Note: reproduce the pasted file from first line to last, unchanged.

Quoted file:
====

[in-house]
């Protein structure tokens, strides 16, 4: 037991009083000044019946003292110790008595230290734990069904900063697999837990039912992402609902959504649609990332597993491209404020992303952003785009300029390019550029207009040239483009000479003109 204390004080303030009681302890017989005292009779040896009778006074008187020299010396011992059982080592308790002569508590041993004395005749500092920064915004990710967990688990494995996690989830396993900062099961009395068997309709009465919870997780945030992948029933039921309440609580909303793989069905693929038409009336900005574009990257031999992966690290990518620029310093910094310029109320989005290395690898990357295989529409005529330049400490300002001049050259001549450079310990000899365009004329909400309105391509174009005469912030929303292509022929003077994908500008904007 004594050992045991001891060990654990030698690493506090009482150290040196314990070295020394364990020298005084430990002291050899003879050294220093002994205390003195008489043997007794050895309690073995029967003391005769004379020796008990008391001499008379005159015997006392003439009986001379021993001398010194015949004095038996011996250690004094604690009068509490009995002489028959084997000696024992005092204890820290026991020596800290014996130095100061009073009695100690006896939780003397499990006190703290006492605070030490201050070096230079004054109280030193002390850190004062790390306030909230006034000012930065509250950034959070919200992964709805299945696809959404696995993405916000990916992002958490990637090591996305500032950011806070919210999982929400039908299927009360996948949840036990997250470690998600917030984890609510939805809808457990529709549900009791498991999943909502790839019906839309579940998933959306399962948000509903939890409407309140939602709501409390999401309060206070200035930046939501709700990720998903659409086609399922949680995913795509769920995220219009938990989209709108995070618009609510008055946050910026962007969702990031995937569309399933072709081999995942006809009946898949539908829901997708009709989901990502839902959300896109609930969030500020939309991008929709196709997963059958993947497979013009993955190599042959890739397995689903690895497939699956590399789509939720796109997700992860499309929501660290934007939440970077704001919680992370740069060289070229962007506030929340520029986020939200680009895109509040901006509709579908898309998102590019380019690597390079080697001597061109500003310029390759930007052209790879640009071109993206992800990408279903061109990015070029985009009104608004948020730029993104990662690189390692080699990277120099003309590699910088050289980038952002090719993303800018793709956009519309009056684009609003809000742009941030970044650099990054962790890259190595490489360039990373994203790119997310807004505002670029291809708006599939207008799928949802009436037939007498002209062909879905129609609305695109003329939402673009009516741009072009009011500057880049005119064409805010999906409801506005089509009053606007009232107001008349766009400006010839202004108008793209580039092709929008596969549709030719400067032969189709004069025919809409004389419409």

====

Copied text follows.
[in-house]
């Protein structure tokens, strides 16, 4: 037991009083000044019946003292110790008595230290734990069904900063697999837990039912992402609902959504649609990332597993491209404020992303952003785009300029390019550029207009040239483009000479003109 204390004080303030009681302890017989005292009779040896009778006074008187020299010396011992059982080592308790002569508590041993004395005749500092920064915004990710967990688990494995996690989830396993900062099961009395068997309709009465919870997780945030992948029933039921309440609580909303793989069905693929038409009336900005574009990257031999992966690290990518620029310093910094310029109320989005290395690898990357295989529409005529330049400490300002001049050259001549450079310990000899365009004329909400309105391509174009005469912030929303292509022929003077994908500008904007 004594050992045991001891060990654990030698690493506090009482150290040196314990070295020394364990020298005084430990002291050899003879050294220093002994205390003195008489043997007794050895309690073995029967003391005769004379020796008990008391001499008379005159015997006392003439009986001379021993001398010194015949004095038996011996250690004094604690009068509490009995002489028959084997000696024992005092204890820290026991020596800290014996130095100061009073009695100690006896939780003397499990006190703290006492605070030490201050070096230079004054109280030193002390850190004062790390306030909230006034000012930065509250950034959070919200992964709805299945696809959404696995993405916000990916992002958490990637090591996305500032950011806070919210999982929400039908299927009360996948949840036990997250470690998600917030984890609510939805809808457990529709549900009791498991999943909502790839019906839309579940998933959306399962948000509903939890409407309140939602709501409390999401309060206070200035930046939501709700990720998903659409086609399922949680995913795509769920995220219009938990989209709108995070618009609510008055946050910026962007969702990031995937569309399933072709081999995942006809009946898949539908829901997708009709989901990502839902959300896109609930969030500020939309991008929709196709997963059958993947497979013009993955190599042959890739397995689903690895497939699956590399789509939720796109997700992860499309929501660290934007939440970077704001919680992370740069060289070229962007506030929340520029986020939200680009895109509040901006509709579908898309998102590019380019690597390079080697001597061109500003310029390759930007052209790879640009071109993206992800990408279903061109990015070029985009009104608004948020730029993104990662690189390692080699990277120099003309590699910088050289980038952002090719993303800018793709956009519309009056684009609003809000742009941030970044650099990054962790890259190595490489360039990373994203790119997310807004505002670029291809708006599939207008799928949802009436037939007498002209062909879905129609609305695109003329939402673009009516741009072009009011500057880049005119064409805010999906409801506005089509009053606007009232107001008349766009400006010839202004108008793209580039092709929008596969549709030719400067032969189709004069025919809409004389419409």